For new Service Dog in Training Owners
Affording your SDiT
When it comes to realizing what a great resource that a service dog would be in your life to aid to your disability, you often look over the costs of getting them from an organization. Why not? They come already trained, have gone through the puppy phase, and have no fear of not passing through to becoming a certified service dog. However they are roughly $15-30,000 and have around a 2 year or more wait list as well as not having your pick really of what kind of breed you get. These are often reasons that lead people to owner training their own service dog.
I am on the journey currently to training my dog, Finn, to become a medical alert dog that will respond to things like anxiety, panic attacks, PTSD, my panic disorder, OCD, and many other things. When looking for a service dog, it took me so much research to finally realize there was no way that I would be able to afford one. While there were nonprofits, often they specialized in warrior PTSD or other areas of specialty and there just wasn’t a viable option for the services that I needed my S.D. (service dog) to have.
Which helped bring me to owning my own service dog and training him myself. While some days are better than others, it’s important for me to out way the pros and cons of training and looking into how big of a budget my wallet would have to stretch to finally gain some independence back in my life.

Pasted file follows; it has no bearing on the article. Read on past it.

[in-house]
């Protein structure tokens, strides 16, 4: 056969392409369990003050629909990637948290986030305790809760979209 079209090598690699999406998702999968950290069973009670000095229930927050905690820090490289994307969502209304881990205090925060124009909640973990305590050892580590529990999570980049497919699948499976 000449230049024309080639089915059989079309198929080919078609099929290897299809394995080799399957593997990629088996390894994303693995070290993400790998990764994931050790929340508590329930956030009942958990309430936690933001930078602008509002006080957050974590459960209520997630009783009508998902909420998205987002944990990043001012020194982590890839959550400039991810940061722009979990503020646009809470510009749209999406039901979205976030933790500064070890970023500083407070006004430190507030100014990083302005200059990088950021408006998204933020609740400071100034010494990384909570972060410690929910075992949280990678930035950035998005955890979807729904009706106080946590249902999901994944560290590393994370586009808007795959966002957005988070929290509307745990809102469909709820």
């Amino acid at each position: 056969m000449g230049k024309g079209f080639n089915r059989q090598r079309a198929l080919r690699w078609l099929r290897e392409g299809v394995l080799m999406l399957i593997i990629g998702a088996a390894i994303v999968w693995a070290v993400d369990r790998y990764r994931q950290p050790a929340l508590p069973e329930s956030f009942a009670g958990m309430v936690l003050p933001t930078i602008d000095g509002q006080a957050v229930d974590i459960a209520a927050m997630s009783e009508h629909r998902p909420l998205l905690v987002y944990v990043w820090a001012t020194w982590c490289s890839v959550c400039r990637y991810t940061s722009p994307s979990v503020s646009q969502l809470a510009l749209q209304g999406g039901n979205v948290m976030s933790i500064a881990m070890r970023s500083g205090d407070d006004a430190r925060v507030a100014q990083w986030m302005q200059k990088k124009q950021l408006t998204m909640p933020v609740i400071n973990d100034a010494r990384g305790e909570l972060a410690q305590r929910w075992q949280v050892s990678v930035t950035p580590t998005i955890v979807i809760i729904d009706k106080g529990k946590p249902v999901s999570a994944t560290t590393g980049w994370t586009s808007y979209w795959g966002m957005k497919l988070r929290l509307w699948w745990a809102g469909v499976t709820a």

Buying your Pup
My first major purchase for my S.D. was actually buying him! I researched for months, throughout the spring and summer, about breeders, shelters, adoption agencies and finally found a litter due in early August. If you are having trouble picking the type of breed for your service dog check out this post!
Finally I had found a breeder that I had trusted, was selling him registered at an affordable rate ($500) and would come with all his paperwork of his lineage. It was important for me to find a breeder that I had trusted because he would essentially be giving me my four legged crutch for their entire lifetime. I was sure to ask him many questions about testing the pup and making sure he was properly being socialized before I finally got to meet the litter, and eventually meet my good boy. If you are struggling to find a breeder, this post is a great way to get started.
Overall, finding your price range for your pup will help in finding the right breeder for the job. It is not going to be an easy journey. I had to be reminded constantly that my S.D. was out there waiting to help me find my independence. It’s something you have to remind yourself too.
The next costs are the more obvious when it comes to expecting a new puppy in any house. You’ll have to think about the usual list of dog things such as:
- Dog food
But it’s important to remember that often you can find these things discounted or on sale. I used Chewy throughout my preparation for Finn and loved it! Their two day shipping made it even easier when he was actually here for me to order last minute things that I might have forgotten for him.